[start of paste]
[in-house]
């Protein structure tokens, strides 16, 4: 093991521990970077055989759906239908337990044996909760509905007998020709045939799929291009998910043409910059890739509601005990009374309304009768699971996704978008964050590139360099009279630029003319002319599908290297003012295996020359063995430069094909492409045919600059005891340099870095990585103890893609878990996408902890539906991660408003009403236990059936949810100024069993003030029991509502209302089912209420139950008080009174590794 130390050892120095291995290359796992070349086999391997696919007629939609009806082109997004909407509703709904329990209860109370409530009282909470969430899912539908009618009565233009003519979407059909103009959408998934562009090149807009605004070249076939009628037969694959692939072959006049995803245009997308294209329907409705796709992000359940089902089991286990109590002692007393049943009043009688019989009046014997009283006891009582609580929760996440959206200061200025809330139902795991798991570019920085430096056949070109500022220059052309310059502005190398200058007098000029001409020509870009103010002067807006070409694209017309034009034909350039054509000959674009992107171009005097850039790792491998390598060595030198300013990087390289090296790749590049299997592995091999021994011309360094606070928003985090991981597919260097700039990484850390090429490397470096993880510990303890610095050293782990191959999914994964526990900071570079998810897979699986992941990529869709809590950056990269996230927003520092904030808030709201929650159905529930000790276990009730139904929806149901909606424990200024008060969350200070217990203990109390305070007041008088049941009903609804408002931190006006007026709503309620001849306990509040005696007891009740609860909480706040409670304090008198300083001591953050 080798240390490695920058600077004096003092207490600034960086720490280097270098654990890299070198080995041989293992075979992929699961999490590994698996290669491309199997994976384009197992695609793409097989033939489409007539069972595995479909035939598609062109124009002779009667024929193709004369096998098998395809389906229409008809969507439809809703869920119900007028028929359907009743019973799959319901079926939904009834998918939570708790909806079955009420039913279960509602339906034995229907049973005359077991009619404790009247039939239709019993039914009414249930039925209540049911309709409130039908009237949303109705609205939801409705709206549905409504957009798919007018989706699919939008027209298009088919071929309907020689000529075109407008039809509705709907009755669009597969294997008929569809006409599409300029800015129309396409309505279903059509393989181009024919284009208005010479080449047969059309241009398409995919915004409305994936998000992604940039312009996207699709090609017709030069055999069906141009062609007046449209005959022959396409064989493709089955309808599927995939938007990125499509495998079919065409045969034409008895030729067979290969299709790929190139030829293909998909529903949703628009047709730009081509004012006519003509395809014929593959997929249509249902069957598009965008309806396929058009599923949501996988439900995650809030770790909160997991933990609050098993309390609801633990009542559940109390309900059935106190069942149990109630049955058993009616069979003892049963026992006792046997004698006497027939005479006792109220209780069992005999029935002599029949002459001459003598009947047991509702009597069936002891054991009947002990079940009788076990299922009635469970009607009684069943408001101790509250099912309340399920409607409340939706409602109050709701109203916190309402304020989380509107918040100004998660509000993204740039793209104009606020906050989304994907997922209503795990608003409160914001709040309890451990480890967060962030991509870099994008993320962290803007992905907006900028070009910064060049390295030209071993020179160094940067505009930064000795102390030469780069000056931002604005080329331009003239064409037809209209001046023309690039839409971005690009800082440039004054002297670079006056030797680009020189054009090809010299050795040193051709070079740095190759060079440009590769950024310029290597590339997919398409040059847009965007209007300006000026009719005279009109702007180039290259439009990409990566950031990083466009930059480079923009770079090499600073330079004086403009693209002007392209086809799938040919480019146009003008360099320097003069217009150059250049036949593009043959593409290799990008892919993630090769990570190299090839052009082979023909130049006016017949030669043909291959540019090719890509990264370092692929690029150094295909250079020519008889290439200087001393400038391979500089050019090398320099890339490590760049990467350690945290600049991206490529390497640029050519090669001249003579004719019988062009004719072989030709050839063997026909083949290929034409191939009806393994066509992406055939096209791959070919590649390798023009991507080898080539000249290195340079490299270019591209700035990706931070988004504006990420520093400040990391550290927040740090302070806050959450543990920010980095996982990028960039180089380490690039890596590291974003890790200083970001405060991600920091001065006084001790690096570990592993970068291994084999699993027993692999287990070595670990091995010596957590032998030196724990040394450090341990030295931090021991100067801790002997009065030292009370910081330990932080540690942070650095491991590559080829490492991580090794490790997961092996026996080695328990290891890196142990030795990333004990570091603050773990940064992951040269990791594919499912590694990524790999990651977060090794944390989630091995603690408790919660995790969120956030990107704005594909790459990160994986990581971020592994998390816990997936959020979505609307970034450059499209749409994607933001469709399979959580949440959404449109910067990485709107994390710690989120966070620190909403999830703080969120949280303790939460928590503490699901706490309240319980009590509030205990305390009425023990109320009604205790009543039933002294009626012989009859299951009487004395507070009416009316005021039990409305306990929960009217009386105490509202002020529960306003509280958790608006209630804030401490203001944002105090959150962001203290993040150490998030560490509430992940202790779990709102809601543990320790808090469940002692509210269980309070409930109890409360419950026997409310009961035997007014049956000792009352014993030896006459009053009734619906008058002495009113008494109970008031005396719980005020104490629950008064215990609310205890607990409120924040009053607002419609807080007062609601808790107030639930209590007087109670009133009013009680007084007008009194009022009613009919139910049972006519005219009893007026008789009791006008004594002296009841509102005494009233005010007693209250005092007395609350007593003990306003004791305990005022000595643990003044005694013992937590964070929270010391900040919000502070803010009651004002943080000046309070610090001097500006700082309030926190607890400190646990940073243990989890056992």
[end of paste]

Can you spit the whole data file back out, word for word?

[in-house]
């Protein structure tokens, strides 16, 4: 093991521990970077055989759906239908337990044996909760509905007998020709045939799929291009998910043409910059890739509601005990009374309304009768699971996704978008964050590139360099009279630029003319002319599908290297003012295996020359063995430069094909492409045919600059005891340099870095990585103890893609878990996408902890539906991660408003009403236990059936949810100024069993003030029991509502209302089912209420139950008080009174590794 130390050892120095291995290359796992070349086999391997696919007629939609009806082109997004909407509703709904329990209860109370409530009282909470969430899912539908009618009565233009003519979407059909103009959408998934562009090149807009605004070249076939009628037969694959692939072959006049995803245009997308294209329907409705796709992000359940089902089991286990109590002692007393049943009043009688019989009046014997009283006891009582609580929760996440959206200061200025809330139902795991798991570019920085430096056949070109500022220059052309310059502005190398200058007098000029001409020509870009103010002067807006070409694209017309034009034909350039054509000959674009992107171009005097850039790792491998390598060595030198300013990087390289090296790749590049299997592995091999021994011309360094606070928003985090991981597919260097700039990484850390090429490397470096993880510990303890610095050293782990191959999914994964526990900071570079998810897979699986992941990529869709809590950056990269996230927003520092904030808030709201929650159905529930000790276990009730139904929806149901909606424990200024008060969350200070217990203990109390305070007041008088049941009903609804408002931190006006007026709503309620001849306990509040005696007891009740609860909480706040409670304090008198300083001591953050 080798240390490695920058600077004096003092207490600034960086720490280097270098654990890299070198080995041989293992075979992929699961999490590994698996290669491309199997994976384009197992695609793409097989033939489409007539069972595995479909035939598609062109124009002779009667024929193709004369096998098998395809389906229409008809969507439809809703869920119900007028028929359907009743019973799959319901079926939904009834998918939570708790909806079955009420039913279960509602339906034995229907049973005359077991009619404790009247039939239709019993039914009414249930039925209540049911309709409130039908009237949303109705609205939801409705709206549905409504957009798919007018989706699919939008027209298009088919071929309907020689000529075109407008039809509705709907009755669009597969294997008929569809006409599409300029800015129309396409309505279903059509393989181009024919284009208005010479080449047969059309241009398409995919915004409305994936998000992604940039312009996207699709090609017709030069055999069906141009062609007046449209005959022959396409064989493709089955309808599927995939938007990125499509495998079919065409045969034409008895030729067979290969299709790929190139030829293909998909529903949703628009047709730009081509004012006519003509395809014929593959997929249509249902069957598009965008309806396929058009599923949501996988439900995650809030770790909160997991933990609050098993309390609801633990009542559940109390309900059935106190069942149990109630049955058993009616069979003892049963026992006792046997004698006497027939005479006792109220209780069992005999029935002599029949002459001459003598009947047991509702009597069936002891054991009947002990079940009788076990299922009635469970009607009684069943408001101790509250099912309340399920409607409340939706409602109050709701109203916190309402304020989380509107918040100004998660509000993204740039793209104009606020906050989304994907997922209503795990608003409160914001709040309890451990480890967060962030991509870099994008993320962290803007992905907006900028070009910064060049390295030209071993020179160094940067505009930064000795102390030469780069000056931002604005080329331009003239064409037809209209001046023309690039839409971005690009800082440039004054002297670079006056030797680009020189054009090809010299050795040193051709070079740095190759060079440009590769950024310029290597590339997919398409040059847009965007209007300006000026009719005279009109702007180039290259439009990409990566950031990083466009930059480079923009770079090499600073330079004086403009693209002007392209086809799938040919480019146009003008360099320097003069217009150059250049036949593009043959593409290799990008892919993630090769990570190299090839052009082979023909130049006016017949030669043909291959540019090719890509990264370092692929690029150094295909250079020519008889290439200087001393400038391979500089050019090398320099890339490590760049990467350690945290600049991206490529390497640029050519090669001249003579004719019988062009004719072989030709050839063997026909083949290929034409191939009806393994066509992406055939096209791959070919590649390798023009991507080898080539000249290195340079490299270019591209700035990706931070988004504006990420520093400040990391550290927040740090302070806050959450543990920010980095996982990028960039180089380490690039890596590291974003890790200083970001405060991600920091001065006084001790690096570990592993970068291994084999699993027993692999287990070595670990091995010596957590032998030196724990040394450090341990030295931090021991100067801790002997009065030292009370910081330990932080540690942070650095491991590559080829490492991580090794490790997961092996026996080695328990290891890196142990030795990333004990570091603050773990940064992951040269990791594919499912590694990524790999990651977060090794944390989630091995603690408790919660995790969120956030990107704005594909790459990160994986990581971020592994998390816990997936959020979505609307970034450059499209749409994607933001469709399979959580949440959404449109910067990485709107994390710690989120966070620190909403999830703080969120949280303790939460928590503490699901706490309240319980009590509030205990305390009425023990109320009604205790009543039933002294009626012989009859299951009487004395507070009416009316005021039990409305306990929960009217009386105490509202002020529960306003509280958790608006209630804030401490203001944002105090959150962001203290993040150490998030560490509430992940202790779990709102809601543990320790808090469940002692509210269980309070409930109890409360419950026997409310009961035997007014049956000792009352014993030896006459009053009734619906008058002495009113008494109970008031005396719980005020104490629950008064215990609310205890607990409120924040009053607002419609807080007062609601808790107030639930209590007087109670009133009013009680007084007008009194009022009613009919139910049972006519005219009893007026008789009791006008004594002296009841509102005494009233005010007693209250005092007395609350007593003990306003004791305990005022000595643990003044005694013992937590964070929270010391900040919000502070803010009651004002943080000046309070610090001097500006700082309030926190607890400190646990940073243990989890056992």